Jessica Cisneros, the progressive South Texas immigration lawyer, said on Monday that she would formally demand a recount in her razor-thin runoff against Representative Henry Cuellar, the nine-term incumbent and moderate Democrat she has been trying to unseat for years.
“I owe it to our community to see this through to the end,” Ms. Cisneros said in a statement.
The May 24 election has not been called by The Associated Press. As of Friday, Mr. Cuellar was ahead of Ms. Cisneros by 187 votes.
The Cisneros campaign said the Texas Democratic Party canvassed and certified the results of the runoff on Monday, and the review showed Mr. Cuellar ahead of Ms. Cisneros by 281 votes. Mr. Cuellar’s campaign had already declared victory the day after the runoff, saying that the margin of victory at that time “will hold.”
In a statement on Monday, Mr. Cuellar said, “Every vote has been counted and our margin not only held but increased.” He added, “As Democrats, it is now time to come together and win the general election in November.”
Mr. Cuellar said Ms. Cisneros had “every legal right” to demand a recount, but he said that she “has no path to victory and will not gain 281 votes.”
Ms. Cisneros has until 5 p.m. Wednesday to formally submit a recount request to the Texas Democratic Party, which in turn has 48 hours to review the matter, according to a spokeswoman for the party. The spokeswoman, Rose Clouston, said that once the request was received and deemed eligible, the process of recounting the ballots could begin immediately.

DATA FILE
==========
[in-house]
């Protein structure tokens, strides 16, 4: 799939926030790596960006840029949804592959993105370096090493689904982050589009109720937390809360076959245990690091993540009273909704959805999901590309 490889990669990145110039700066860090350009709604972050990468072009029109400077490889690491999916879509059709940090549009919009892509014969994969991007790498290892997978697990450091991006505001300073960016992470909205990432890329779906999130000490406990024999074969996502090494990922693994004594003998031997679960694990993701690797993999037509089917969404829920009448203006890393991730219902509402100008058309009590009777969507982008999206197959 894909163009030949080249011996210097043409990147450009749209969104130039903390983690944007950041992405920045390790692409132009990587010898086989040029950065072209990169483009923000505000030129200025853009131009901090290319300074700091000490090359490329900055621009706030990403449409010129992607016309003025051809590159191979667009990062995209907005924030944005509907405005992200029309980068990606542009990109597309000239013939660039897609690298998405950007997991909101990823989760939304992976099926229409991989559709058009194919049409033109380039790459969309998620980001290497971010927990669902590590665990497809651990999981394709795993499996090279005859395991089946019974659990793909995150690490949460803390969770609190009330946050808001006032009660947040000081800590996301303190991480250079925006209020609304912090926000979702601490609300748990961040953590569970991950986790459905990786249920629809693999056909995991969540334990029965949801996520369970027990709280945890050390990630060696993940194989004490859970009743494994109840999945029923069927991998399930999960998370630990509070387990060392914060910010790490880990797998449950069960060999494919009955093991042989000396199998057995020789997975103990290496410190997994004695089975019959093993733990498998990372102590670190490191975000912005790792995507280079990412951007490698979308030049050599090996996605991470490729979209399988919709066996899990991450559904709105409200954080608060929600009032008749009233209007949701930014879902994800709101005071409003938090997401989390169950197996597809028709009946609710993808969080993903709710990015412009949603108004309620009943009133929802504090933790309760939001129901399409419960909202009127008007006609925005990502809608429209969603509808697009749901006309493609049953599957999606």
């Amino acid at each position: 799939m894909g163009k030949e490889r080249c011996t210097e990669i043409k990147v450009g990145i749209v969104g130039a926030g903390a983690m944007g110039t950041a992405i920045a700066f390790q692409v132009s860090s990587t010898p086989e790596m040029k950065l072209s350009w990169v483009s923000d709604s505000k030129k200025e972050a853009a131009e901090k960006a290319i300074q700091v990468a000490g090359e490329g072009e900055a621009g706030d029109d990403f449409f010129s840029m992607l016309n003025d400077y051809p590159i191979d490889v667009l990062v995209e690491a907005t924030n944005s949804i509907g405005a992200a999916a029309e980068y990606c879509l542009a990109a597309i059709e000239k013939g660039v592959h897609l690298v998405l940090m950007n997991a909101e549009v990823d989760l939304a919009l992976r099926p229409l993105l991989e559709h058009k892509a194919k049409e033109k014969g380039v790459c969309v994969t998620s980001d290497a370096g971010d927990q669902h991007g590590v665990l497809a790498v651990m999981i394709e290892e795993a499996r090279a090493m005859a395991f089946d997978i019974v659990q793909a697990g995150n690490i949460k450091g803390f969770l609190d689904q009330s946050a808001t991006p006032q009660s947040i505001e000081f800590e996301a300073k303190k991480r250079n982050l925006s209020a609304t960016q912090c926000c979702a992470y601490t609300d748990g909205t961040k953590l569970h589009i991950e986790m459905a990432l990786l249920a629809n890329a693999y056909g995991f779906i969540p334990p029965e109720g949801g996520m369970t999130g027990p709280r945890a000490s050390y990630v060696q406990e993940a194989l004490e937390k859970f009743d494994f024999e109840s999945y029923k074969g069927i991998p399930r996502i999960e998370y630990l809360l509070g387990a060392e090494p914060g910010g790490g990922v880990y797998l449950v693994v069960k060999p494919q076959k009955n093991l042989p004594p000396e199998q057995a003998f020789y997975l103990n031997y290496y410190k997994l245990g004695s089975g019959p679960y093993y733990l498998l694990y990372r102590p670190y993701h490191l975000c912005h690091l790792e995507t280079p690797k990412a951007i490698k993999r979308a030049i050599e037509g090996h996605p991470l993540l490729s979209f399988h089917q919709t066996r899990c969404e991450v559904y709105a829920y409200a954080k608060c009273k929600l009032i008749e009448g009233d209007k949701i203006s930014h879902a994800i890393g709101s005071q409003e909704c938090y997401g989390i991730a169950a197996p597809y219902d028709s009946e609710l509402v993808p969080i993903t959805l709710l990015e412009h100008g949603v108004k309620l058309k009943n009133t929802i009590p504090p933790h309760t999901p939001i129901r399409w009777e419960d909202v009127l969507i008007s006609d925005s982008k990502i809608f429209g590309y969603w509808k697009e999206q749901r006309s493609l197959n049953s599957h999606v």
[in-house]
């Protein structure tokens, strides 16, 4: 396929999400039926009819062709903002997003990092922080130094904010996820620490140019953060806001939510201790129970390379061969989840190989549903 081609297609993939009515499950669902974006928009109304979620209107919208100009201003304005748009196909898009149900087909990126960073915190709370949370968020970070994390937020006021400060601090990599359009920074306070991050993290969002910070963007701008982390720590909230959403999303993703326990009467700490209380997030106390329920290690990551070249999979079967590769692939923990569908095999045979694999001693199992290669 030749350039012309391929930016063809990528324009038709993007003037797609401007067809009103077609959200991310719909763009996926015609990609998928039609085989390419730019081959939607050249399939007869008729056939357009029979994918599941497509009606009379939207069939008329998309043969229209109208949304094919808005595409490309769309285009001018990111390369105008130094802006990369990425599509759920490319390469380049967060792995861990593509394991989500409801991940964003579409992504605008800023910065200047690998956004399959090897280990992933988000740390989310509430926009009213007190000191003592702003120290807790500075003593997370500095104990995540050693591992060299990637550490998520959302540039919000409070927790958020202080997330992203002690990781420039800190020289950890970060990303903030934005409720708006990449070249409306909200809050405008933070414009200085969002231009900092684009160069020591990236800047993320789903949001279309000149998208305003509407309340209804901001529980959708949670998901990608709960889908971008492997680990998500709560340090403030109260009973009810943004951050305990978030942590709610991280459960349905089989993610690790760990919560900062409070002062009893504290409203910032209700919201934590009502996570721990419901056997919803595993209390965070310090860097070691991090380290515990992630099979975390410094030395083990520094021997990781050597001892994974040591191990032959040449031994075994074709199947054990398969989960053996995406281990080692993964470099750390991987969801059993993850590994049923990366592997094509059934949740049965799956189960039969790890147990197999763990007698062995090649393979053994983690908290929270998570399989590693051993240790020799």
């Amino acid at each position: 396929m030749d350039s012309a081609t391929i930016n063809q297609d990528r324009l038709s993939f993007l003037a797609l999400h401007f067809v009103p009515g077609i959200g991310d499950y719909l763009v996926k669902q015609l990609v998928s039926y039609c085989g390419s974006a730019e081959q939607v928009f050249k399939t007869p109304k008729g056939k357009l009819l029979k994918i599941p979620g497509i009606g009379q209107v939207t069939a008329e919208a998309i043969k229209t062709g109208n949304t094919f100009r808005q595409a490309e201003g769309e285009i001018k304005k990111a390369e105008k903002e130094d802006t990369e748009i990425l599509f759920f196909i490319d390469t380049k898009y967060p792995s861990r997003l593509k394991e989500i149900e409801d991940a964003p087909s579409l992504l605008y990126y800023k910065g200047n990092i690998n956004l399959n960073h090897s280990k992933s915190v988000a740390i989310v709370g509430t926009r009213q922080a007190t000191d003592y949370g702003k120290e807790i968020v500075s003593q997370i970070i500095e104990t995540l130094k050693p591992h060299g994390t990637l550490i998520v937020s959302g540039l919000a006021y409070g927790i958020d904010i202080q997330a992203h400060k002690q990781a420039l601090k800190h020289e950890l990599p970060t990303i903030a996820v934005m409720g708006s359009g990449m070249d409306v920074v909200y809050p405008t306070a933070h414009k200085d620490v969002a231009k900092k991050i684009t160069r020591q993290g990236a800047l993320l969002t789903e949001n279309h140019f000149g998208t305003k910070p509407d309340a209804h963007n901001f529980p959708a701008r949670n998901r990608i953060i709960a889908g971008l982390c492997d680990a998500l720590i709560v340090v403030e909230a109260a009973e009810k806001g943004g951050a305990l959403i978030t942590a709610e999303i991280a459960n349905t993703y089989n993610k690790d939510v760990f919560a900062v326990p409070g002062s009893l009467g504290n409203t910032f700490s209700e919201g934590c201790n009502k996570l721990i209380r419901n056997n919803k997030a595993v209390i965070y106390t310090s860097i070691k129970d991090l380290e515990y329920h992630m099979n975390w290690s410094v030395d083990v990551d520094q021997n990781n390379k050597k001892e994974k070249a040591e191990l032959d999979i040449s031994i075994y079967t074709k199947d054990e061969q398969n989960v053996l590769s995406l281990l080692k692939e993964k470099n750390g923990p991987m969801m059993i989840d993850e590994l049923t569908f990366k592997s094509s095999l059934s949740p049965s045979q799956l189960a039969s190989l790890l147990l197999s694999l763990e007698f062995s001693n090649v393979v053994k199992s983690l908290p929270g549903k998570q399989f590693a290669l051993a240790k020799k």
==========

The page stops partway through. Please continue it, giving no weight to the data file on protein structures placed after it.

The race has drawn national attention as Representative Alexandria Ocasio-Cortez and other progressive leaders have backed Ms. Cisneros’s attempt to unseat one of the most conservative Democrats left in the House. Mr. Cuellar campaigned alongside Representative James E. Clyburn, the House majority whip, and faced scrutiny over a federal investigation. The F.B.I. raided Mr. Cuellar’s Laredo home earlier this year as part of an investigation that appears to be linked to an inquiry into the political influence of Azerbaijan, the former Soviet republic.
Ms. Cisneros’s demand for a recount on Monday was the latest chapter in her efforts to defeat Mr. Cuellar, for whom she had once worked as an intern. In 2020, Ms. Cisneros came within 2,700 votes of victory. This year, she challenged him again, holding him just below the 50 percent threshold in the March primary to avoid a runoff.
In Texas primaries, any candidate who finishes below 50 percent faces the No. 2 vote-getter in a runoff. In the Democratic primary in March, Mr. Cuellar won 48.4 percent of the vote, Ms. Cisneros got 46.9 percent and another liberal candidate, Tannya Benavides, had 4.7 percent.